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Historic Anglo building underpins Blecher’s ‘education city’



Nhlakanipho Chiliza grew up in a rural village in KwaZulu-Natal, raised alongside many siblings by his grandmother. When he finished high school, he worked as a taxi driver’s assistant and a gardener. Then he was given the opportunity to study for free at Dr Taddy Blecher’s Maharishi Invincibility Institute (MII), ultimately graduating with a Bachelor of Business Administration and an MBA from Wits Business School. He now works as head of sales and business enablement at Absa Capital.

The MII will now be able to help even more young people like Chiliza because Anglo American has donated its iconic 45 Main Street building in the Johannesburg central business district (CBD) to the MII, an accredited and registered non-profit South African skills-to-work educational institution.

Blecher, a King David schools alumnus, qualified actuary, and management consultant, says he envisages the new building as being part of an “education city” that can have a positive impact on South Africa’s future.

“Education is that one thing that is proven to change the future, and with the new building, we can grow to educating 5 000 students a year,” he says. “The new ‘gold’ of South Africa is the youth – they are our greatest asset.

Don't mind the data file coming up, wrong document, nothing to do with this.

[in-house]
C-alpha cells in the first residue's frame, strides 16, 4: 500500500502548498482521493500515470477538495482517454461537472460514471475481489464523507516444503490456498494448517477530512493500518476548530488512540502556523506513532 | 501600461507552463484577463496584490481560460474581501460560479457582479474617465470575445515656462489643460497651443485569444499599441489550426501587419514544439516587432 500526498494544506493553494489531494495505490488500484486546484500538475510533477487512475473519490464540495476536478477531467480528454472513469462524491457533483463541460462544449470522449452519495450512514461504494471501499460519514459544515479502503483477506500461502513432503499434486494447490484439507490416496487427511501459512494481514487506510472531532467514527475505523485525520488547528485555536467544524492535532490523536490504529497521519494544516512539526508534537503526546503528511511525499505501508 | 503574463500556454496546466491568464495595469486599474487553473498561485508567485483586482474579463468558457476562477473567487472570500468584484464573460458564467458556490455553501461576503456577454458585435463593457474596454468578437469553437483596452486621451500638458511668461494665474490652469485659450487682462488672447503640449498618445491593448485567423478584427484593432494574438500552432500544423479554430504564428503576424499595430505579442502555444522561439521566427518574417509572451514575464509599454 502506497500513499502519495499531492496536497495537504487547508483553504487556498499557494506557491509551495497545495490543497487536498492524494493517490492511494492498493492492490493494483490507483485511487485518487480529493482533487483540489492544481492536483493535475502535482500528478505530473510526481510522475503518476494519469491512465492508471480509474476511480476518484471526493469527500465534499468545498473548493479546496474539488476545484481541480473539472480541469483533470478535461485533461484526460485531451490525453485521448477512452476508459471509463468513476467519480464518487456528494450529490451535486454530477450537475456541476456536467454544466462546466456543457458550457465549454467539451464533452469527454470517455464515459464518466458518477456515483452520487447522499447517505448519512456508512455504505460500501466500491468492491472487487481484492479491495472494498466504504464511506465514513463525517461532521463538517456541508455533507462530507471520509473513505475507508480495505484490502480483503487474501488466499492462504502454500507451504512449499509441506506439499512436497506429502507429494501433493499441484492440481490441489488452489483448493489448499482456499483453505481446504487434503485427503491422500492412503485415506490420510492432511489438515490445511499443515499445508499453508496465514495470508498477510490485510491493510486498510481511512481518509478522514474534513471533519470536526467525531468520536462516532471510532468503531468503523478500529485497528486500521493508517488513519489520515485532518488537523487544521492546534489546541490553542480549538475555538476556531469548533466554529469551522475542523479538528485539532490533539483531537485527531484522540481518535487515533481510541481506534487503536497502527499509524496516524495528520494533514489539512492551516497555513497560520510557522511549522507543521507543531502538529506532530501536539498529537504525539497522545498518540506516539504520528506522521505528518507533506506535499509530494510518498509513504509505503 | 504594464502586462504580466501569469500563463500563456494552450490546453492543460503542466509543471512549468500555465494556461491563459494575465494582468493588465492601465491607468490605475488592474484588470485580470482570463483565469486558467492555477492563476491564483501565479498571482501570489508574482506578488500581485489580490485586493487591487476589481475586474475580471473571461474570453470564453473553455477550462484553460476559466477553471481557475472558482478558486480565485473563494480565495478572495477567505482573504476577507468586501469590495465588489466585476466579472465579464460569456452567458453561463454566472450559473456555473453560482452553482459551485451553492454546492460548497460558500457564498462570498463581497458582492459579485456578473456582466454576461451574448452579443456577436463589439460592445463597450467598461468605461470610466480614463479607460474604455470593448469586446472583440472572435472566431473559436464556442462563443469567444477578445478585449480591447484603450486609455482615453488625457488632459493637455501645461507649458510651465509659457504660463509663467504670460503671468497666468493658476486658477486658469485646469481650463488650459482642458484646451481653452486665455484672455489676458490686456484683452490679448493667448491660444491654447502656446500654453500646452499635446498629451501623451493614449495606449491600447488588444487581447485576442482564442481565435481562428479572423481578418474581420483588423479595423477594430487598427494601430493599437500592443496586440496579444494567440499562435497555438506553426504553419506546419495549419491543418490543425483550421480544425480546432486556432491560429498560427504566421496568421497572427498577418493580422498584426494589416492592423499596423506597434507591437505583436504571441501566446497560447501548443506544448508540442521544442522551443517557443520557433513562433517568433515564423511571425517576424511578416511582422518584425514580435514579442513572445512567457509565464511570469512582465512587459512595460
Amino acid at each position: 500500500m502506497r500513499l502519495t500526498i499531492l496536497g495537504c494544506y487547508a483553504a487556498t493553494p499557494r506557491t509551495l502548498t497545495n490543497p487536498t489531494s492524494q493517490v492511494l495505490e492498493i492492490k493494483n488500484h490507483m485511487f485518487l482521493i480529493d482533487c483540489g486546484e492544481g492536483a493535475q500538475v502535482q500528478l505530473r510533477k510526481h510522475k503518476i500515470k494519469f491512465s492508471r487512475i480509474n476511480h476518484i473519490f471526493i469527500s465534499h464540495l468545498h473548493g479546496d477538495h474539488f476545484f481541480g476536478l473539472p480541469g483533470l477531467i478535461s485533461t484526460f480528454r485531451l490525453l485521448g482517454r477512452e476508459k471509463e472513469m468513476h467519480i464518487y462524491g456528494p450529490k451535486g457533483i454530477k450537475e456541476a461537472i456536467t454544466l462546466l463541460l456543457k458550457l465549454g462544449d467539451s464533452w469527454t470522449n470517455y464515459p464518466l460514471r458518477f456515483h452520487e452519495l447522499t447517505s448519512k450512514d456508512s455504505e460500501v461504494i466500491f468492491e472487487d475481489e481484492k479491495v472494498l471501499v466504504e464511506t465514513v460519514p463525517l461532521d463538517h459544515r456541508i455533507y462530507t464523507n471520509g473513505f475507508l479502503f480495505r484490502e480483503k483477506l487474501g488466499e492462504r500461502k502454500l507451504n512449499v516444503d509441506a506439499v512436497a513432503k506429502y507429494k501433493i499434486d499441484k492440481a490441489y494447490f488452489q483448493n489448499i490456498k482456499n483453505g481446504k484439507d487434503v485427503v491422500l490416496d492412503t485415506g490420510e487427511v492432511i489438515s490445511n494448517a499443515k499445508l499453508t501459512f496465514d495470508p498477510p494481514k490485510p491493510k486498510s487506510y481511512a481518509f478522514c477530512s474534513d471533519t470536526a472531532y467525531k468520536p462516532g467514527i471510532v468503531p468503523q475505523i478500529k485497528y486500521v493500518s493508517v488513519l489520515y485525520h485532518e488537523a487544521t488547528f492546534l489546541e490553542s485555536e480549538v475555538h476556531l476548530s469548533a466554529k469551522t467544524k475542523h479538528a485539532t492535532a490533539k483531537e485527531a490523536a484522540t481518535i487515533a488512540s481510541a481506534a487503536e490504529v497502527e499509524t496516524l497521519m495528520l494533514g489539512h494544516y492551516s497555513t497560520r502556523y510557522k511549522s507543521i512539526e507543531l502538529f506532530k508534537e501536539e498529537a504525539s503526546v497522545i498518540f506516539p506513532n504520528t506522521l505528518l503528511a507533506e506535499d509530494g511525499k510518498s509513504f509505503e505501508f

“The tragedy in this country is that 67% of youth aged between 18 to 24 are unemployed,” Blecher says. “That’s two out of three youth, and we’ve got to change that statistic. Getting them into jobs across the digital sector, cybersecurity, finance, banking, insurance – it’s a socioeconomic game changer.”

As a registered private college created in 2007, the MII’s professional academies provide graduates with nationally accredited qualifications on the National Qualifications Framework, as well as sought-after industry certifications. These qualifications open doors to gaining scarce skills and hard-to-get jobs with leading employers.

Nolitha Fakude, the chairperson of Anglo American’s management board, says, “We firmly believe that Johannesburg’s inner-city regeneration hinges on nurturing the potential of its young people, who represent the city’s future. The MII has emerged as a driving force in paving pathways to opportunities for thousands of young people in the inner city, and it fills us with great pride to entrust them with the custodianship of the iconic 45 Main Street – a building that holds deep historical significance in Johannesburg’s evolution. Since its inception in 2007, the MII has offered critical skills training to more than 19 000 youth, most of whom are young black women, boasting a more than 90% job placement rate.”